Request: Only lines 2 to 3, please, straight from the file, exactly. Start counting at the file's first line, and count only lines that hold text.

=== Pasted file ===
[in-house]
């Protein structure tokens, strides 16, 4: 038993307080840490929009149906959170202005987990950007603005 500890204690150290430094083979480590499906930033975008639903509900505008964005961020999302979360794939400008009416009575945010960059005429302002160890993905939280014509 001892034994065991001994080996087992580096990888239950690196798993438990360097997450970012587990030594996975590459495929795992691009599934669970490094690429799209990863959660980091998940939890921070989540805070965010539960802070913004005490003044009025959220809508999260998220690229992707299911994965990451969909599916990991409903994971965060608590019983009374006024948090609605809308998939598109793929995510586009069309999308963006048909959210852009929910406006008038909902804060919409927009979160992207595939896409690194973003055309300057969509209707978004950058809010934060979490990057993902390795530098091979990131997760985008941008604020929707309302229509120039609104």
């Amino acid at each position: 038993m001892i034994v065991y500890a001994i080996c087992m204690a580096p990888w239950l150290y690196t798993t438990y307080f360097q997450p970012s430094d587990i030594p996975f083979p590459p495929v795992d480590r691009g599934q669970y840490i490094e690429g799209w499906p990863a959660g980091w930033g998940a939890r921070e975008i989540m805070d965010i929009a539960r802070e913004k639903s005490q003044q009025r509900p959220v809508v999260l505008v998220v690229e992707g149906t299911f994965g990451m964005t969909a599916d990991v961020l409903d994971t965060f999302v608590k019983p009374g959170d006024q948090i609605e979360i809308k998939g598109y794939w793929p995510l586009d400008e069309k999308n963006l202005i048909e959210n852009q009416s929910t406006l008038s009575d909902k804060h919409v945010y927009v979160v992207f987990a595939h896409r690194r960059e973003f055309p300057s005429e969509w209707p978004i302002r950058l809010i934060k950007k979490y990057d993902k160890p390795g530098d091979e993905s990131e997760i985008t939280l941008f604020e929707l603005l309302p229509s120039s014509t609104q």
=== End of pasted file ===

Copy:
């Protein structure tokens, strides 16, 4: 038993307080840490929009149906959170202005987990950007603005 500890204690150290430094083979480590499906930033975008639903509900505008964005961020999302979360794939400008009416009575945010960059005429302002160890993905939280014509 001892034994065991001994080996087992580096990888239950690196798993438990360097997450970012587990030594996975590459495929795992691009599934669970490094690429799209990863959660980091998940939890921070989540805070965010539960802070913004005490003044009025959220809508999260998220690229992707299911994965990451969909599916990991409903994971965060608590019983009374006024948090609605809308998939598109793929995510586009069309999308963006048909959210852009929910406006008038909902804060919409927009979160992207595939896409690194973003055309300057969509209707978004950058809010934060979490990057993902390795530098091979990131997760985008941008604020929707309302229509120039609104």
């Amino acid at each position: 038993m001892i034994v065991y500890a001994i080996c087992m204690a580096p990888w239950l150290y690196t798993t438990y307080f360097q997450p970012s430094d587990i030594p996975f083979p590459p495929v795992d480590r691009g599934q669970y840490i490094e690429g799209w499906p990863a959660g980091w930033g998940a939890r921070e975008i989540m805070d965010i929009a539960r802070e913004k639903s005490q003044q009025r509900p959220v809508v999260l505008v998220v690229e992707g149906t299911f994965g990451m964005t969909a599916d990991v961020l409903d994971t965060f999302v608590k019983p009374g959170d006024q948090i609605e979360i809308k998939g598109y794939w793929p995510l586009d400008e069309k999308n963006l202005i048909e959210n852009q009416s929910t406006l008038s009575d909902k804060h919409v945010y927009v979160v992207f987990a595939h896409r690194r960059e973003f055309p300057s005429e969509w209707p978004i302002r950058l809010i934060k950007k979490y990057d993902k160890p390795g530098d091979e993905s990131e997760i985008t939280l941008f604020e929707l603005l309302p229509s120039s014509t609104q």